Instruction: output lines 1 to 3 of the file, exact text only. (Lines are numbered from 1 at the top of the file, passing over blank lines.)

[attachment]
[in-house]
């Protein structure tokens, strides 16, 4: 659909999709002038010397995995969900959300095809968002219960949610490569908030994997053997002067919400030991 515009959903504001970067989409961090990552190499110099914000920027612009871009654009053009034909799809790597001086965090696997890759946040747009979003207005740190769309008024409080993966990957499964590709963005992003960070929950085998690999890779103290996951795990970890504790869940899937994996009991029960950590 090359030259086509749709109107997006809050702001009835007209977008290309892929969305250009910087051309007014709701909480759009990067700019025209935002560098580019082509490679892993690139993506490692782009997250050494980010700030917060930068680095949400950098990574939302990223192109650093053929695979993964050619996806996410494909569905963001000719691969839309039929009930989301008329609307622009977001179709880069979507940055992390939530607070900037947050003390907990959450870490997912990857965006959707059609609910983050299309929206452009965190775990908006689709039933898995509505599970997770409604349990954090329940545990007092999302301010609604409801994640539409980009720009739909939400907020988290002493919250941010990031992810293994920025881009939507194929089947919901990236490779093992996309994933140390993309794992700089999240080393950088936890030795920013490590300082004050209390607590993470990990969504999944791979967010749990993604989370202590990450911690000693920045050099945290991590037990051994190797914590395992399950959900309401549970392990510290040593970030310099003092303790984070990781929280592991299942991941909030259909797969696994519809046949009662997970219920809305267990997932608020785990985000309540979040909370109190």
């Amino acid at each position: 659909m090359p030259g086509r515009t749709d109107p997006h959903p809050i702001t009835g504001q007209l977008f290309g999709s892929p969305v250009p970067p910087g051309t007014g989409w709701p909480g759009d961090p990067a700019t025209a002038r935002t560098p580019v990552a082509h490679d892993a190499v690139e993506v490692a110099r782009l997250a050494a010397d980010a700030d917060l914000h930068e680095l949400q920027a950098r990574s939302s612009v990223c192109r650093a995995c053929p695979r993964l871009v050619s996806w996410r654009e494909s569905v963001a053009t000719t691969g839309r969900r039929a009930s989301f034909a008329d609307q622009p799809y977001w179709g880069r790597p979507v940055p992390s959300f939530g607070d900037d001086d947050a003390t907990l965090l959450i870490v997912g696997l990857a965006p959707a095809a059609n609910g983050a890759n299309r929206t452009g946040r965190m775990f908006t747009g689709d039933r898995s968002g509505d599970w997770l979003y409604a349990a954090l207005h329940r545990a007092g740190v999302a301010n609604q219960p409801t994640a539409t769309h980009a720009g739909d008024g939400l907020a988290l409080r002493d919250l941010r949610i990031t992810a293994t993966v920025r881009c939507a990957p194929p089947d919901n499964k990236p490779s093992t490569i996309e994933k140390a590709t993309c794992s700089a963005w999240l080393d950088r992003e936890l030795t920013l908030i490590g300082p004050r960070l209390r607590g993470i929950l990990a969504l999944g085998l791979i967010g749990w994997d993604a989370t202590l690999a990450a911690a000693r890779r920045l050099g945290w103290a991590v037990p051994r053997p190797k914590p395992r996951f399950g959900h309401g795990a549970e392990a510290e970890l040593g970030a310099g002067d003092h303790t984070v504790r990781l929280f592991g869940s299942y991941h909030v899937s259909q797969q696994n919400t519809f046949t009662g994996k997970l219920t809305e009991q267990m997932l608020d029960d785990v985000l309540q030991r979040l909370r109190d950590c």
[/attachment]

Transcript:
[in-house]
């Protein structure tokens, strides 16, 4: 659909999709002038010397995995969900959300095809968002219960949610490569908030994997053997002067919400030991 515009959903504001970067989409961090990552190499110099914000920027612009871009654009053009034909799809790597001086965090696997890759946040747009979003207005740190769309008024409080993966990957499964590709963005992003960070929950085998690999890779103290996951795990970890504790869940899937994996009991029960950590 090359030259086509749709109107997006809050702001009835007209977008290309892929969305250009910087051309007014709701909480759009990067700019025209935002560098580019082509490679892993690139993506490692782009997250050494980010700030917060930068680095949400950098990574939302990223192109650093053929695979993964050619996806996410494909569905963001000719691969839309039929009930989301008329609307622009977001179709880069979507940055992390939530607070900037947050003390907990959450870490997912990857965006959707059609609910983050299309929206452009965190775990908006689709039933898995509505599970997770409604349990954090329940545990007092999302301010609604409801994640539409980009720009739909939400907020988290002493919250941010990031992810293994920025881009939507194929089947919901990236490779093992996309994933140390993309794992700089999240080393950088936890030795920013490590300082004050209390607590993470990990969504999944791979967010749990993604989370202590990450911690000693920045050099945290991590037990051994190797914590395992399950959900309401549970392990510290040593970030310099003092303790984070990781929280592991299942991941909030259909797969696994519809046949009662997970219920809305267990997932608020785990985000309540979040909370109190």
């Amino acid at each position: 659909m090359p030259g086509r515009t749709d109107p997006h959903p809050i702001t009835g504001q007209l977008f290309g999709s892929p969305v250009p970067p910087g051309t007014g989409w709701p909480g759009d961090p990067a700019t025209a002038r935002t560098p580019v990552a082509h490679d892993a190499v690139e993506v490692a110099r782009l997250a050494a010397d980010a700030d917060l914000h930068e680095l949400q920027a950098r990574s939302s612009v990223c192109r650093a995995c053929p695979r993964l871009v050619s996806w996410r654009e494909s569905v963001a053009t000719t691969g839309r969900r039929a009930s989301f034909a008329d609307q622009p799809y977001w179709g880069r790597p979507v940055p992390s959300f939530g607070d900037d001086d947050a003390t907990l965090l959450i870490v997912g696997l990857a965006p959707a095809a059609n609910g983050a890759n299309r929206t452009g946040r965190m775990f908006t747009g689709d039933r898995s968002g509505d599970w997770l979003y409604a349990a954090l207005h329940r545990a007092g740190v999302a301010n609604q219960p409801t994640a539409t769309h980009a720009g739909d008024g939400l907020a988290l409080r002493d919250l941010r949610i990031t992810a293994t993966v920025r881009c939507a990957p194929p089947d919901n499964k990236p490779s093992t490569i996309e994933k140390a590709t993309c794992s700089a963005w999240l080393d950088r992003e936890l030795t920013l908030i490590g300082p004050r960070l209390r607590g993470i929950l990990a969504l999944g085998l791979i967010g749990w994997d993604a989370t202590l690999a990450a911690a000693r890779r920045l050099g945290w103290a991590v037990p051994r053997p190797k914590p395992r996951f399950g959900h309401g795990a549970e392990a510290e970890l040593g970030a310099g002067d003092h303790t984070v504790r990781l929280f592991g869940s299942y991941h909030v899937s259909q797969q696994n919400t519809f046949t009662g994996k997970l219920t809305e009991q267990m997932l608020d029960d785990v985000l309540q030991r979040l909370r109190d950590c």